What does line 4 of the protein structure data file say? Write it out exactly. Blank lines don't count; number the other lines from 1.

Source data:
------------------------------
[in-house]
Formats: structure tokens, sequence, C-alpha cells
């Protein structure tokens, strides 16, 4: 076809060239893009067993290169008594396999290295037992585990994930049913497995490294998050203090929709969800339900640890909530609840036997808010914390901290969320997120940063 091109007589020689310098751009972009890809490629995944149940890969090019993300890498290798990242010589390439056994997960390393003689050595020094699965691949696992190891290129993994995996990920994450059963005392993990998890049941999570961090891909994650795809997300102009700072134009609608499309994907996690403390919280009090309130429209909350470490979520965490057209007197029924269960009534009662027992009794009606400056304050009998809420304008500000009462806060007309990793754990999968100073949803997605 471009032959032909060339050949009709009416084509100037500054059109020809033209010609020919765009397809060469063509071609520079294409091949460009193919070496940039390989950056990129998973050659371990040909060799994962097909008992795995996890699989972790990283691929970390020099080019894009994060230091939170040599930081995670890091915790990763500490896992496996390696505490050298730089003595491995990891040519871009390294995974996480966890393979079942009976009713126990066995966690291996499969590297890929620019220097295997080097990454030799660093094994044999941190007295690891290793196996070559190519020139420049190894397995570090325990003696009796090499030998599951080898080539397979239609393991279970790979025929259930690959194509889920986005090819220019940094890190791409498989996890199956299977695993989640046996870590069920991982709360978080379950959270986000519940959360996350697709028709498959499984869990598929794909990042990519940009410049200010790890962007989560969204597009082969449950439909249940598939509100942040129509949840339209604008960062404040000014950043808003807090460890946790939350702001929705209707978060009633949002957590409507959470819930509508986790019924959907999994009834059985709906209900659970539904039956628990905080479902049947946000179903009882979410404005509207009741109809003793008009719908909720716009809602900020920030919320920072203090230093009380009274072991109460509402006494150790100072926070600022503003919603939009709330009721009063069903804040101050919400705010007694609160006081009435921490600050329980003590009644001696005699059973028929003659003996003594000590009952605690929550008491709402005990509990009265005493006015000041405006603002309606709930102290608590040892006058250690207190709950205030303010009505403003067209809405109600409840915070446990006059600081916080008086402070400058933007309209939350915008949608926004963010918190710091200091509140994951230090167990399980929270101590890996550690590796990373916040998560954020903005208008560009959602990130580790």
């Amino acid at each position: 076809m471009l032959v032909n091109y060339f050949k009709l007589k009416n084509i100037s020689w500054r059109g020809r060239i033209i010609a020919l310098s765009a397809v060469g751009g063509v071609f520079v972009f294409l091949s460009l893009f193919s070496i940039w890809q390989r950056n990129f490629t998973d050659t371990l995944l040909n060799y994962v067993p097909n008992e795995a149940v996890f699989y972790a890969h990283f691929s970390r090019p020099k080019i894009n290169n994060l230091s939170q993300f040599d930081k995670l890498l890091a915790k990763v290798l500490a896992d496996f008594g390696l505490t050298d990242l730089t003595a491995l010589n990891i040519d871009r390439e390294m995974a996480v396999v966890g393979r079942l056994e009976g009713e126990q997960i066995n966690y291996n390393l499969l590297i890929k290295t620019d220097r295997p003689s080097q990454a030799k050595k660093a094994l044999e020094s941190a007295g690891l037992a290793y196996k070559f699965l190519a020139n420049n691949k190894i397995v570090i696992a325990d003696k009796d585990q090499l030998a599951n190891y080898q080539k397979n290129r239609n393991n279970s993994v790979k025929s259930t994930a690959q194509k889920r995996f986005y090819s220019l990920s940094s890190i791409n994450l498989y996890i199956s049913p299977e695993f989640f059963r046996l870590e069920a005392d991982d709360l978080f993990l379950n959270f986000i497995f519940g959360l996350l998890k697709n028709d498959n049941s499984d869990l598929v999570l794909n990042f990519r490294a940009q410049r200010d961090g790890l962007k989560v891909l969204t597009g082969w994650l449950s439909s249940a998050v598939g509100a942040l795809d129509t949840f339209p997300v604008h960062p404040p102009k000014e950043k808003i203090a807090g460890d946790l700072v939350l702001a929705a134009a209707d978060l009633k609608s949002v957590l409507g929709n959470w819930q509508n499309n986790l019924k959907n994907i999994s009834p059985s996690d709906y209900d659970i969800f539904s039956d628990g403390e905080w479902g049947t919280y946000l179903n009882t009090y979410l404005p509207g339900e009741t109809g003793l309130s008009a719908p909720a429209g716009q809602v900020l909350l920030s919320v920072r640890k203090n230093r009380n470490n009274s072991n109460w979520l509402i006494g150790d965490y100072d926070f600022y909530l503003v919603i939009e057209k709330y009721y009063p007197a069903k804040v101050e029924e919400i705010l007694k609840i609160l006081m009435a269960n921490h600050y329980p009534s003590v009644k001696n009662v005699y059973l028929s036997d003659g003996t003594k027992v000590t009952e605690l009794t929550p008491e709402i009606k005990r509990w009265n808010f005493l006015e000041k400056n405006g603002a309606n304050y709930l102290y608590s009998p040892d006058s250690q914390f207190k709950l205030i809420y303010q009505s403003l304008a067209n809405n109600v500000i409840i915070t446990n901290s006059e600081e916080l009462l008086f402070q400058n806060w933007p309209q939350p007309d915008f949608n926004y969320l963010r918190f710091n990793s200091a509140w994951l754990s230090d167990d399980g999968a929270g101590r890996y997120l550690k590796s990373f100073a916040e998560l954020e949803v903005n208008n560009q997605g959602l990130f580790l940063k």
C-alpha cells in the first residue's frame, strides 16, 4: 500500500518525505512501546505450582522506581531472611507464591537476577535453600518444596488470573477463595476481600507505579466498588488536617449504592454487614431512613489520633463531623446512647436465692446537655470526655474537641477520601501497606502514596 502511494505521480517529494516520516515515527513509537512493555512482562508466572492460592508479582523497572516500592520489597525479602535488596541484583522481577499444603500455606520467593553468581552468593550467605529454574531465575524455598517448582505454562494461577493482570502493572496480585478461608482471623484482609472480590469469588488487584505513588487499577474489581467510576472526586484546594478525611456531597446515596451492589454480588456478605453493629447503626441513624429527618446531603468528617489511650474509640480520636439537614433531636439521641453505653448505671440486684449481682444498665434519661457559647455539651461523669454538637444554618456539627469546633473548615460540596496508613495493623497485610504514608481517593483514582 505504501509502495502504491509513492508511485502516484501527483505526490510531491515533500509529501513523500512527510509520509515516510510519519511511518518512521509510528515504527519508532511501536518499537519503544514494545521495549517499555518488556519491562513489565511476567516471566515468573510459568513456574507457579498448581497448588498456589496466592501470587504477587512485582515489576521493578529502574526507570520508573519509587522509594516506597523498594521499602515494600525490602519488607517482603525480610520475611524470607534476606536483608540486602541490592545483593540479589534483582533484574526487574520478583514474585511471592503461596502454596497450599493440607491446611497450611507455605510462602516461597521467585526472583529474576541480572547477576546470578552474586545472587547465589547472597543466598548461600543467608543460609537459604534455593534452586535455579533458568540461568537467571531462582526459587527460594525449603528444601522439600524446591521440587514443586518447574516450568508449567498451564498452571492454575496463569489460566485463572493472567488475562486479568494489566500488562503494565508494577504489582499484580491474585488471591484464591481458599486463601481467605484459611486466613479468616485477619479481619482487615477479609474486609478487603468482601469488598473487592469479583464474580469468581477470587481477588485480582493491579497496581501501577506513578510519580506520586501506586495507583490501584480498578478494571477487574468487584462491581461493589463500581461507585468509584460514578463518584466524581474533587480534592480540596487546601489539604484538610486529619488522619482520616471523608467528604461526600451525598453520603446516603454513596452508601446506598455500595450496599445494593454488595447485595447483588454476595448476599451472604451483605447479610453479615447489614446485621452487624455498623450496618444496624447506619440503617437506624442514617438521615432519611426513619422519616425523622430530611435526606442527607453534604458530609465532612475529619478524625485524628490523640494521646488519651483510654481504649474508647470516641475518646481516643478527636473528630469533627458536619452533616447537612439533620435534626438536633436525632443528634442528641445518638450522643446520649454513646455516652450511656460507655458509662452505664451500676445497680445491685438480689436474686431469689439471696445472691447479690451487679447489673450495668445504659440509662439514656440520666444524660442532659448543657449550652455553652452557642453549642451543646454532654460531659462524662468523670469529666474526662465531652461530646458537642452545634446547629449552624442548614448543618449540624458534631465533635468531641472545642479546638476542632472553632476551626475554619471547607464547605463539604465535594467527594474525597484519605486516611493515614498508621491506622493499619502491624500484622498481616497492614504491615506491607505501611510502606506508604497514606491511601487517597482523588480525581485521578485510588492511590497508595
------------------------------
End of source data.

């Amino acid at each position: 076809m471009l032959v032909n091109y060339f050949k009709l007589k009416n084509i100037s020689w500054r059109g020809r060239i033209i010609a020919l310098s765009a397809v060469g751009g063509v071609f520079v972009f294409l091949s460009l893009f193919s070496i940039w890809q390989r950056n990129f490629t998973d050659t371990l995944l040909n060799y994962v067993p097909n008992e795995a149940v996890f699989y972790a890969h990283f691929s970390r090019p020099k080019i894009n290169n994060l230091s939170q993300f040599d930081k995670l890498l890091a915790k990763v290798l500490a896992d496996f008594g390696l505490t050298d990242l730089t003595a491995l010589n990891i040519d871009r390439e390294m995974a996480v396999v966890g393979r079942l056994e009976g009713e126990q997960i066995n966690y291996n390393l499969l590297i890929k290295t620019d220097r295997p003689s080097q990454a030799k050595k660093a094994l044999e020094s941190a007295g690891l037992a290793y196996k070559f699965l190519a020139n420049n691949k190894i397995v570090i696992a325990d003696k009796d585990q090499l030998a599951n190891y080898q080539k397979n290129r239609n393991n279970s993994v790979k025929s259930t994930a690959q194509k889920r995996f986005y090819s220019l990920s940094s890190i791409n994450l498989y996890i199956s049913p299977e695993f989640f059963r046996l870590e069920a005392d991982d709360l978080f993990l379950n959270f986000i497995f519940g959360l996350l998890k697709n028709d498959n049941s499984d869990l598929v999570l794909n990042f990519r490294a940009q410049r200010d961090g790890l962007k989560v891909l969204t597009g082969w994650l449950s439909s249940a998050v598939g509100a942040l795809d129509t949840f339209p997300v604008h960062p404040p102009k000014e950043k808003i203090a807090g460890d946790l700072v939350l702001a929705a134009a209707d978060l009633k609608s949002v957590l409507g929709n959470w819930q509508n499309n986790l019924k959907n994907i999994s009834p059985s996690d709906y209900d659970i969800f539904s039956d628990g403390e905080w479902g049947t919280y946000l179903n009882t009090y979410l404005p509207g339900e009741t109809g003793l309130s008009a719908p909720a429209g716009q809602v900020l909350l920030s919320v920072r640890k203090n230093r009380n470490n009274s072991n109460w979520l509402i006494g150790d965490y100072d926070f600022y909530l503003v919603i939009e057209k709330y009721y009063p007197a069903k804040v101050e029924e919400i705010l007694k609840i609160l006081m009435a269960n921490h600050y329980p009534s003590v009644k001696n009662v005699y059973l028929s036997d003659g003996t003594k027992v000590t009952e605690l009794t929550p008491e709402i009606k005990r509990w009265n808010f005493l006015e000041k400056n405006g603002a309606n304050y709930l102290y608590s009998p040892d006058s250690q914390f207190k709950l205030i809420y303010q009505s403003l304008a067209n809405n109600v500000i409840i915070t446990n901290s006059e600081e916080l009462l008086f402070q400058n806060w933007p309209q939350p007309d915008f949608n926004y969320l963010r918190f710091n990793s200091a509140w994951l754990s230090d167990d399980g999968a929270g101590r890996y997120l550690k590796s990373f100073a916040e998560l954020e949803v903005n208008n560009q997605g959602l990130f580790l940063k």